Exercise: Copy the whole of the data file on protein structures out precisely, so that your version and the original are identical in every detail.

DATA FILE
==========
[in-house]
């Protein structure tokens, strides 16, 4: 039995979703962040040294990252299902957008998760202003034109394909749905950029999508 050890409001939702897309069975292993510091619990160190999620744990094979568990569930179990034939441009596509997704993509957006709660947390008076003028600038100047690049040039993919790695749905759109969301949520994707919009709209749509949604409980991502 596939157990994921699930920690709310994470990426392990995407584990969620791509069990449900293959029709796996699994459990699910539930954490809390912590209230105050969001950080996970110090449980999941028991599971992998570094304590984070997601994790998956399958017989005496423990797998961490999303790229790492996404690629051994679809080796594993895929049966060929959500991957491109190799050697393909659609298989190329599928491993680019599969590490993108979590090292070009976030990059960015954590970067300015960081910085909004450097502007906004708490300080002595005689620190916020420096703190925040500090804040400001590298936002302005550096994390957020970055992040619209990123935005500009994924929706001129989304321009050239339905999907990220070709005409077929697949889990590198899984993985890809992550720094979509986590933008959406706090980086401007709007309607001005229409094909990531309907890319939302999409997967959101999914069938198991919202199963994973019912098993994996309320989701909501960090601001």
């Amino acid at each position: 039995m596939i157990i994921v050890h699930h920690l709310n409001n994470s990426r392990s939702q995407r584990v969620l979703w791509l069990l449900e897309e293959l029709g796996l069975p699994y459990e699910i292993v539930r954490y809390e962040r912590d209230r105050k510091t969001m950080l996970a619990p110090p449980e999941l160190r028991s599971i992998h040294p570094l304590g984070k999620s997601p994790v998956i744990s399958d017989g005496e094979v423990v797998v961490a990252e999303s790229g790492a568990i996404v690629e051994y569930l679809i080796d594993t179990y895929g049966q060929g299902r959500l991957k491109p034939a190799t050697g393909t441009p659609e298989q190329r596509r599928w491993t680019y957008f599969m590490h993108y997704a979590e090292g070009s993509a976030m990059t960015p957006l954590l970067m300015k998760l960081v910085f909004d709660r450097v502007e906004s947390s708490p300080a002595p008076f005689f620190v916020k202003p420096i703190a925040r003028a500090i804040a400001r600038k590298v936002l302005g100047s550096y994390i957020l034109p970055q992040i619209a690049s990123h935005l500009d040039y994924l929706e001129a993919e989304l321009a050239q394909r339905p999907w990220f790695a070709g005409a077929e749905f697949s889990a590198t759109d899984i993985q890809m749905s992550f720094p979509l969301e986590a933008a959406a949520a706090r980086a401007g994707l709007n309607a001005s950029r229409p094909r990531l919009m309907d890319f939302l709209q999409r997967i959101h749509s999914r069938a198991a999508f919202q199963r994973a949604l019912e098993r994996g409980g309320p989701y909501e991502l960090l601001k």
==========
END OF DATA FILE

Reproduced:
[in-house]
């Protein structure tokens, strides 16, 4: 039995979703962040040294990252299902957008998760202003034109394909749905950029999508 050890409001939702897309069975292993510091619990160190999620744990094979568990569930179990034939441009596509997704993509957006709660947390008076003028600038100047690049040039993919790695749905759109969301949520994707919009709209749509949604409980991502 596939157990994921699930920690709310994470990426392990995407584990969620791509069990449900293959029709796996699994459990699910539930954490809390912590209230105050969001950080996970110090449980999941028991599971992998570094304590984070997601994790998956399958017989005496423990797998961490999303790229790492996404690629051994679809080796594993895929049966060929959500991957491109190799050697393909659609298989190329599928491993680019599969590490993108979590090292070009976030990059960015954590970067300015960081910085909004450097502007906004708490300080002595005689620190916020420096703190925040500090804040400001590298936002302005550096994390957020970055992040619209990123935005500009994924929706001129989304321009050239339905999907990220070709005409077929697949889990590198899984993985890809992550720094979509986590933008959406706090980086401007709007309607001005229409094909990531309907890319939302999409997967959101999914069938198991919202199963994973019912098993994996309320989701909501960090601001």
């Amino acid at each position: 039995m596939i157990i994921v050890h699930h920690l709310n409001n994470s990426r392990s939702q995407r584990v969620l979703w791509l069990l449900e897309e293959l029709g796996l069975p699994y459990e699910i292993v539930r954490y809390e962040r912590d209230r105050k510091t969001m950080l996970a619990p110090p449980e999941l160190r028991s599971i992998h040294p570094l304590g984070k999620s997601p994790v998956i744990s399958d017989g005496e094979v423990v797998v961490a990252e999303s790229g790492a568990i996404v690629e051994y569930l679809i080796d594993t179990y895929g049966q060929g299902r959500l991957k491109p034939a190799t050697g393909t441009p659609e298989q190329r596509r599928w491993t680019y957008f599969m590490h993108y997704a979590e090292g070009s993509a976030m990059t960015p957006l954590l970067m300015k998760l960081v910085f909004d709660r450097v502007e906004s947390s708490p300080a002595p008076f005689f620190v916020k202003p420096i703190a925040r003028a500090i804040a400001r600038k590298v936002l302005g100047s550096y994390i957020l034109p970055q992040i619209a690049s990123h935005l500009d040039y994924l929706e001129a993919e989304l321009a050239q394909r339905p999907w990220f790695a070709g005409a077929e749905f697949s889990a590198t759109d899984i993985q890809m749905s992550f720094p979509l969301e986590a933008a959406a949520a706090r980086a401007g994707l709007n309607a001005s950029r229409p094909r990531l919009m309907d890319f939302l709209q999409r997967i959101h749509s999914r069938a198991a999508f919202q199963r994973a949604l019912e098993r994996g409980g309320p989701y909501e991502l960090l601001k």